Java Reference
In-Depth Information
sense for Java to have a number of special syntax features designed to make han‐
dling strings easy. Let's look at some examples of special syntax features for strings
that Java provides.
String literals
As we saw in Chapter 2 , Java allows a sequence of characters to be placed in double
quotes to create a literal string object. Like this:
String pet = "Cat" ;
Without this special syntax, we would have to write acres of horrible code like this:
char [] pullingTeeth = { 'C' , 'a' , 't' };
String pet = new String ( pullingTeeth );
This would get tedious extremely quickly, so it's no surprise that Java, like all
modern programming languages, provides a simple string literal syntax. The string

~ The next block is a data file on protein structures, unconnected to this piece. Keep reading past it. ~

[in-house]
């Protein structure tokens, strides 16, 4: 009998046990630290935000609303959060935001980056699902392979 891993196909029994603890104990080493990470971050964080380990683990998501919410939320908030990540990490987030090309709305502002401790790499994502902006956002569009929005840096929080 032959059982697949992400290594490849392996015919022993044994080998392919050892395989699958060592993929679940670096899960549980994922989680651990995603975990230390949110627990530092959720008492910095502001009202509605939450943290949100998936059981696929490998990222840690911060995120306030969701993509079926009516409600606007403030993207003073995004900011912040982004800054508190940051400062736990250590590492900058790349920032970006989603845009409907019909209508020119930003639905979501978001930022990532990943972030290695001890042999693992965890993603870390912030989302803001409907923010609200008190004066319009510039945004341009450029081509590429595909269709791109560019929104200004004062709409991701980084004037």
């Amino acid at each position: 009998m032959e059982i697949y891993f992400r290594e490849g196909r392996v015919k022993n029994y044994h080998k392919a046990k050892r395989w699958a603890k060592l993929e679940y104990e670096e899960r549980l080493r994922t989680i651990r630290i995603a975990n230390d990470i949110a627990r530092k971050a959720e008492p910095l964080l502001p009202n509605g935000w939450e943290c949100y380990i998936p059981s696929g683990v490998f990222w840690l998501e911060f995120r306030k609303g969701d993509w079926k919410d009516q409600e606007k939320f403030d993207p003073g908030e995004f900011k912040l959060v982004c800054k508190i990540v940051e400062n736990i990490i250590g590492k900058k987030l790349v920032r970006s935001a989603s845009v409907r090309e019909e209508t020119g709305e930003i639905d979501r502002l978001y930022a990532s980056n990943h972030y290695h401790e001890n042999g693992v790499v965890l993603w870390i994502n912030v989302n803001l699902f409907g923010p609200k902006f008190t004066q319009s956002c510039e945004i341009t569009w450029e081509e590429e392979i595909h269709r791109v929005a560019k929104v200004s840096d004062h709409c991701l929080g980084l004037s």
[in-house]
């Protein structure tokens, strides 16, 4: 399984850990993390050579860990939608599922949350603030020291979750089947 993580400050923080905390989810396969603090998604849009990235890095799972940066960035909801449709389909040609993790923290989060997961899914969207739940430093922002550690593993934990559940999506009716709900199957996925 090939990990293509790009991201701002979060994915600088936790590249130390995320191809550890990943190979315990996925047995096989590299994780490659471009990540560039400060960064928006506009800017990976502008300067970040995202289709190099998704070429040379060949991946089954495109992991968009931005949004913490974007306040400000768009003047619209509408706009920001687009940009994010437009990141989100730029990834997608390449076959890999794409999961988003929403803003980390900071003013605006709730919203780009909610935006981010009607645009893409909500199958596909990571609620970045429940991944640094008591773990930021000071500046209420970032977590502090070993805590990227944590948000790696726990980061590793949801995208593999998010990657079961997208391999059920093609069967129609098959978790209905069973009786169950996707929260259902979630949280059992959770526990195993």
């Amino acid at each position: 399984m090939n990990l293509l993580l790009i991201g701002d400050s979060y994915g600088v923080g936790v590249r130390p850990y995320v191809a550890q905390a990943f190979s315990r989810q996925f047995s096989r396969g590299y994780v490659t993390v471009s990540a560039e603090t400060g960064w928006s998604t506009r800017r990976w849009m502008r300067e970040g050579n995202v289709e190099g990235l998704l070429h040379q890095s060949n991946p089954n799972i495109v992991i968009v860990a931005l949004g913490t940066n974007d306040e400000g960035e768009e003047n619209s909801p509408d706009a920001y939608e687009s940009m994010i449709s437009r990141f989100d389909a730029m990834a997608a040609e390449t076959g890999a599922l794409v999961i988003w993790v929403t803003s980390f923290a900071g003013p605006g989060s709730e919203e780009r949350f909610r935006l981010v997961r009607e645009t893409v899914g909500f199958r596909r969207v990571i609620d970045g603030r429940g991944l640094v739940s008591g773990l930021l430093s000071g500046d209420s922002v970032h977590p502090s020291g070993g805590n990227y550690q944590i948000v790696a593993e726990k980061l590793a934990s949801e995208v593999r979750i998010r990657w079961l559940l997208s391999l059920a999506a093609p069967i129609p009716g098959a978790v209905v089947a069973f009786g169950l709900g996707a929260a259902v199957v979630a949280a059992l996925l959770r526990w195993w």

literals are perfectly sound objects, so code like this is completely legal:
System . out . println ( "Dog" . length ());
This method is defined on Object , and is designed to allow easy conversion of any
object to a string. This makes it easy to print out any object, by using the method
System.out.println() . This method is actually PrintStream::println because
System.out is a static field of type PrintStream . Let's see how this method is
public void println ( Object x ) {
String s = String . valueOf ( x );
synchronized ( this ) {
print ( s );
newLine ();
This creates a new string by using the static method String::valueOf() :
public static String valueOf ( Object obj ) {
return ( obj == null ) ? "null" : obj . toString ();
The static valueOf() method is used instead of toString()
directly, to avoid a NullPointerException in the case where
obj is null .
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